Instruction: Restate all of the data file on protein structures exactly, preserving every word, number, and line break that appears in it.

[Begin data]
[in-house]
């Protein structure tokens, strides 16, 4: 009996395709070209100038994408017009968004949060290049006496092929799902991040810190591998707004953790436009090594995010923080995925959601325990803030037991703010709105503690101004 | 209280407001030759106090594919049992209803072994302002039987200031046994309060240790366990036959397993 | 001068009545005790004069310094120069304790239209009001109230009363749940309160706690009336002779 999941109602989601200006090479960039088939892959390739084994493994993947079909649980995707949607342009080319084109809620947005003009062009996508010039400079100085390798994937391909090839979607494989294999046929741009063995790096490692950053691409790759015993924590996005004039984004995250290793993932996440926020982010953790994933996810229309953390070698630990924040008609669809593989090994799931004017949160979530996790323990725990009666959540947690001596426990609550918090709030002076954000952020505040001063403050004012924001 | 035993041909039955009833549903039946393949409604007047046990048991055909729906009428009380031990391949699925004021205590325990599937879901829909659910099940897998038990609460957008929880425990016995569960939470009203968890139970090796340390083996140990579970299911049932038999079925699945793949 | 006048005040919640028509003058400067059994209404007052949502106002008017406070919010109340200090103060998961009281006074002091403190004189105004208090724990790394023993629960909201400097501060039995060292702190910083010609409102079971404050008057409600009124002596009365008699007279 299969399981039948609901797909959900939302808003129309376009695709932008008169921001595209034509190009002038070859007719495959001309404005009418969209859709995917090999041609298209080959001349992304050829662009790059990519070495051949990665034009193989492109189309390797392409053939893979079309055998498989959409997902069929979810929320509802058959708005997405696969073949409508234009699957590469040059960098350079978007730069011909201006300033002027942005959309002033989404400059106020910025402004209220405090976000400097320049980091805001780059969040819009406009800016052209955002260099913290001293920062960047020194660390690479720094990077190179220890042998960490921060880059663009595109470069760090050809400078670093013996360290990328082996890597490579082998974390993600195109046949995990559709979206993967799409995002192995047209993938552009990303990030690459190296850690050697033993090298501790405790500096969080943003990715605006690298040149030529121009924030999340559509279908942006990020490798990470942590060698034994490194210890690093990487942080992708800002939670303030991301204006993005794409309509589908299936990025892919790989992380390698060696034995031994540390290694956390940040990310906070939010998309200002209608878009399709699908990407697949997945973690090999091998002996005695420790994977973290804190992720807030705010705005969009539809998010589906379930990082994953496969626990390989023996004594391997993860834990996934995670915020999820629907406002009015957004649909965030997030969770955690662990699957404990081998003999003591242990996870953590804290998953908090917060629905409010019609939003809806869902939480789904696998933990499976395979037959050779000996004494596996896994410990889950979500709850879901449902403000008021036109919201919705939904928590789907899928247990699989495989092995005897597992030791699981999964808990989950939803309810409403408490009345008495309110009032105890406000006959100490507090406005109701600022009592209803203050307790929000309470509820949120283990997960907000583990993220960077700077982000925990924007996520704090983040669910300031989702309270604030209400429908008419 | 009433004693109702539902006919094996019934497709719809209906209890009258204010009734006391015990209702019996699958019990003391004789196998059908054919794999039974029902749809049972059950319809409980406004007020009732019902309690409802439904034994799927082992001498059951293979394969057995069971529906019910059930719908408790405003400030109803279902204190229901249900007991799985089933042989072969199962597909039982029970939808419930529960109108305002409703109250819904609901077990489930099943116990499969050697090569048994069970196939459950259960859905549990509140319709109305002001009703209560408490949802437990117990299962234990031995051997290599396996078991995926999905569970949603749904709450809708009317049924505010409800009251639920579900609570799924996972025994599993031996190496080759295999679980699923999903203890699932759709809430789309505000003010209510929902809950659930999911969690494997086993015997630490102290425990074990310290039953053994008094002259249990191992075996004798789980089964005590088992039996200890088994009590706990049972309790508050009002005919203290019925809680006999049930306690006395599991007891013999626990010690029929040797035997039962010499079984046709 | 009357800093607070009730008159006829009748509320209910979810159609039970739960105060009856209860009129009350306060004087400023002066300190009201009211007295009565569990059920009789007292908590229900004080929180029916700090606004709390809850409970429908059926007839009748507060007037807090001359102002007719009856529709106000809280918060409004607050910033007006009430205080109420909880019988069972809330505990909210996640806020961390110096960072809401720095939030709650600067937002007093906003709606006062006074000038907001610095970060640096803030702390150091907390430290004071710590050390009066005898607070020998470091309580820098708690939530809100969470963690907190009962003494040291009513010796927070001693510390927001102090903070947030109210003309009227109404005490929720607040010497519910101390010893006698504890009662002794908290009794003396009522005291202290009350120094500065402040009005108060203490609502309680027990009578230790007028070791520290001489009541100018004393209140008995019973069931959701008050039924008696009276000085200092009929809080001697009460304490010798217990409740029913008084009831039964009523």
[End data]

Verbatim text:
[in-house]
């Protein structure tokens, strides 16, 4: 009996395709070209100038994408017009968004949060290049006496092929799902991040810190591998707004953790436009090594995010923080995925959601325990803030037991703010709105503690101004 | 209280407001030759106090594919049992209803072994302002039987200031046994309060240790366990036959397993 | 001068009545005790004069310094120069304790239209009001109230009363749940309160706690009336002779 999941109602989601200006090479960039088939892959390739084994493994993947079909649980995707949607342009080319084109809620947005003009062009996508010039400079100085390798994937391909090839979607494989294999046929741009063995790096490692950053691409790759015993924590996005004039984004995250290793993932996440926020982010953790994933996810229309953390070698630990924040008609669809593989090994799931004017949160979530996790323990725990009666959540947690001596426990609550918090709030002076954000952020505040001063403050004012924001 | 035993041909039955009833549903039946393949409604007047046990048991055909729906009428009380031990391949699925004021205590325990599937879901829909659910099940897998038990609460957008929880425990016995569960939470009203968890139970090796340390083996140990579970299911049932038999079925699945793949 | 006048005040919640028509003058400067059994209404007052949502106002008017406070919010109340200090103060998961009281006074002091403190004189105004208090724990790394023993629960909201400097501060039995060292702190910083010609409102079971404050008057409600009124002596009365008699007279 299969399981039948609901797909959900939302808003129309376009695709932008008169921001595209034509190009002038070859007719495959001309404005009418969209859709995917090999041609298209080959001349992304050829662009790059990519070495051949990665034009193989492109189309390797392409053939893979079309055998498989959409997902069929979810929320509802058959708005997405696969073949409508234009699957590469040059960098350079978007730069011909201006300033002027942005959309002033989404400059106020910025402004209220405090976000400097320049980091805001780059969040819009406009800016052209955002260099913290001293920062960047020194660390690479720094990077190179220890042998960490921060880059663009595109470069760090050809400078670093013996360290990328082996890597490579082998974390993600195109046949995990559709979206993967799409995002192995047209993938552009990303990030690459190296850690050697033993090298501790405790500096969080943003990715605006690298040149030529121009924030999340559509279908942006990020490798990470942590060698034994490194210890690093990487942080992708800002939670303030991301204006993005794409309509589908299936990025892919790989992380390698060696034995031994540390290694956390940040990310906070939010998309200002209608878009399709699908990407697949997945973690090999091998002996005695420790994977973290804190992720807030705010705005969009539809998010589906379930990082994953496969626990390989023996004594391997993860834990996934995670915020999820629907406002009015957004649909965030997030969770955690662990699957404990081998003999003591242990996870953590804290998953908090917060629905409010019609939003809806869902939480789904696998933990499976395979037959050779000996004494596996896994410990889950979500709850879901449902403000008021036109919201919705939904928590789907899928247990699989495989092995005897597992030791699981999964808990989950939803309810409403408490009345008495309110009032105890406000006959100490507090406005109701600022009592209803203050307790929000309470509820949120283990997960907000583990993220960077700077982000925990924007996520704090983040669910300031989702309270604030209400429908008419 | 009433004693109702539902006919094996019934497709719809209906209890009258204010009734006391015990209702019996699958019990003391004789196998059908054919794999039974029902749809049972059950319809409980406004007020009732019902309690409802439904034994799927082992001498059951293979394969057995069971529906019910059930719908408790405003400030109803279902204190229901249900007991799985089933042989072969199962597909039982029970939808419930529960109108305002409703109250819904609901077990489930099943116990499969050697090569048994069970196939459950259960859905549990509140319709109305002001009703209560408490949802437990117990299962234990031995051997290599396996078991995926999905569970949603749904709450809708009317049924505010409800009251639920579900609570799924996972025994599993031996190496080759295999679980699923999903203890699932759709809430789309505000003010209510929902809950659930999911969690494997086993015997630490102290425990074990310290039953053994008094002259249990191992075996004798789980089964005590088992039996200890088994009590706990049972309790508050009002005919203290019925809680006999049930306690006395599991007891013999626990010690029929040797035997039962010499079984046709 | 009357800093607070009730008159006829009748509320209910979810159609039970739960105060009856209860009129009350306060004087400023002066300190009201009211007295009565569990059920009789007292908590229900004080929180029916700090606004709390809850409970429908059926007839009748507060007037807090001359102002007719009856529709106000809280918060409004607050910033007006009430205080109420909880019988069972809330505990909210996640806020961390110096960072809401720095939030709650600067937002007093906003709606006062006074000038907001610095970060640096803030702390150091907390430290004071710590050390009066005898607070020998470091309580820098708690939530809100969470963690907190009962003494040291009513010796927070001693510390927001102090903070947030109210003309009227109404005490929720607040010497519910101390010893006698504890009662002794908290009794003396009522005291202290009350120094500065402040009005108060203490609502309680027990009578230790007028070791520290001489009541100018004393209140008995019973069931959701008050039924008696009276000085200092009929809080001697009460304490010798217990409740029913008084009831039964009523």